top of page

Write it down, and what if trauma precedes being gifted

A couple things are circling round my brain.

  1. Kevin always tells clients to "write it down", he says "you can't just think about what is bothering you, you can't just type it up, you have to write it down". I recently realized, that is what I did. To clear severe anxiety and major depression, I wrote down how I felt whenever I felt it. And then I turned to divine healing level one to resolve it. Recently I suggested it to a client, who had been told by Kevin to "write it down" but I'm not sure she ever did. So I had her write down where she was at, and via text, I guided her through 2 divine healing charts (and 2 support charts). This resolved 5/8 of the issues she wrote down and she said she felt much better. I'm so glad it worked so well for her as it did for me. Many iterations will be required, but maybe not as many as I needed, as me holding space for her, seems to speed the process, compared to me holding space for myself. Another client outright said "I want to let go, but I don't know how". This is one way that learning how may be possible.

  2. I am reading this book:

While I've been suspecting it for a while, that children who are gifted are actually coping with trauma, and this is why they appear gifted. We develop superior intellectual ability because we feel we need to to survive. Esogetics says "kids who talk early, do so, because they feel the adults around them fail to understand them (make them feel seen and safe) if they don't". Also, as I share in a previous article, maybe there is a podcast on gifted trauma not because being gifted is traumatic, but because trauma precedes the development of giftedness. What sealed the deal for me is: why the book above focuses so much on the negative emotions of parents, surely if it is common for gifted children to have parents with this much emotional immaturity, the trauma of being their children would be an early seed planted, maybe before the child "chose" to develop intellect over other skills, hence asynchronous development. This is not a "blame the parent thing" but we do benefit from considering that what the parent doesn't resolve passes down to the child to experience, so the parent can see it from another perspective, and maybe this can help them resolve it. One thing that stands out strong for me, is the book saying "for kids who think learning should be fun, they give up easily when learning is hard". This is one of my biggest arguments put forth to our school: how dare they ruin learning (one of the most enjoyable things we can do) for our kids?! I don't give up when things get hard, I burn through my feelings of "I will never be able to" because I know over time, somehow, I become very capable of what I thought I could never do.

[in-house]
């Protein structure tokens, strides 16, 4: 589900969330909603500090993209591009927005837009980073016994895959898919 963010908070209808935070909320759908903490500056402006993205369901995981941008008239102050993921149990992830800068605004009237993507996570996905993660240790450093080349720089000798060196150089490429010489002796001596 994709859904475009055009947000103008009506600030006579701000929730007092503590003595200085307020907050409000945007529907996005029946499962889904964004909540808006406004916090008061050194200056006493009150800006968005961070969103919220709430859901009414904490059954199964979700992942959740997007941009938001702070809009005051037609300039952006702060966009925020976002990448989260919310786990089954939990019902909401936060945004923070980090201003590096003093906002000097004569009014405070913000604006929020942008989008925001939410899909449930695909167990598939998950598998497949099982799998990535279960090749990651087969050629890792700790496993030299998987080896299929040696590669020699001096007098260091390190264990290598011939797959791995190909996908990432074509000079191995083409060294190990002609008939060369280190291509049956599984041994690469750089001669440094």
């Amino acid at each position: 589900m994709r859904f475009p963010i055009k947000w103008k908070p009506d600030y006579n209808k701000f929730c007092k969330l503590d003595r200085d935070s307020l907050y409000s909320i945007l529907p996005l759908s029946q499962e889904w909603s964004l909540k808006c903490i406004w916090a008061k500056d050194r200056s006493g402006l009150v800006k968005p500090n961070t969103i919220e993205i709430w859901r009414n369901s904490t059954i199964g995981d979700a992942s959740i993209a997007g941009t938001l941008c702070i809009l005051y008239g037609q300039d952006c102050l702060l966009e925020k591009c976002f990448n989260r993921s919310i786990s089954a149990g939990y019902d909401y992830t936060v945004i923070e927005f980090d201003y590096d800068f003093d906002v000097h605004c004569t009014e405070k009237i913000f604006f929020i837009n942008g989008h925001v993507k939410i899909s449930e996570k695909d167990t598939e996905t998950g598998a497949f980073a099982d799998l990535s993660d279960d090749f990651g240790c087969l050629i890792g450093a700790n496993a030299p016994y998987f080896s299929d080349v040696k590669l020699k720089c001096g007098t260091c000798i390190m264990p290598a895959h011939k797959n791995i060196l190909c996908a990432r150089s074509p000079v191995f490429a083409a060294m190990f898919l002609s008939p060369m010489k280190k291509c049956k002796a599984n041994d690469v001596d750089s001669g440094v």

It is certainly hard to trust a child who appears to be underachieving and wasting their talent, no matter how I try to see things for what they are, and heal what I am presented with and no more, I don't know if I am making any progress. But I continue to be impressed with what my child can do, despite his choice not to do many other things. It's his life, I want the best for him and try to set him up for opportunity, but I won't force, except for very basic hygiene - nails cut, shower at least a couple times a month, teeth brushed at least once a day... and I am trying to accept when hubby wants to push a bit, because I know he is right a lot of the time.

I hope this helps?

When in doubt, watch Season 2 Episode 1 of Odd Squad. The gifted child who doesn't fit in, ends up becoming the villain, because of his disdain for the Odd Squad, for making the world more boring instead of more odd. There were unresolved issues beneath his brilliance, and without recognition, he chose to use his power for evil, isolating himself even more, instead of his power for good.

It comes back to we need to develop all 3 layers of the brain, and the elevator in between, in addition to recognizing our experiences as opportunities to process unresolved conflict, so we can heal, by letting go.

2 views0 comments


bottom of page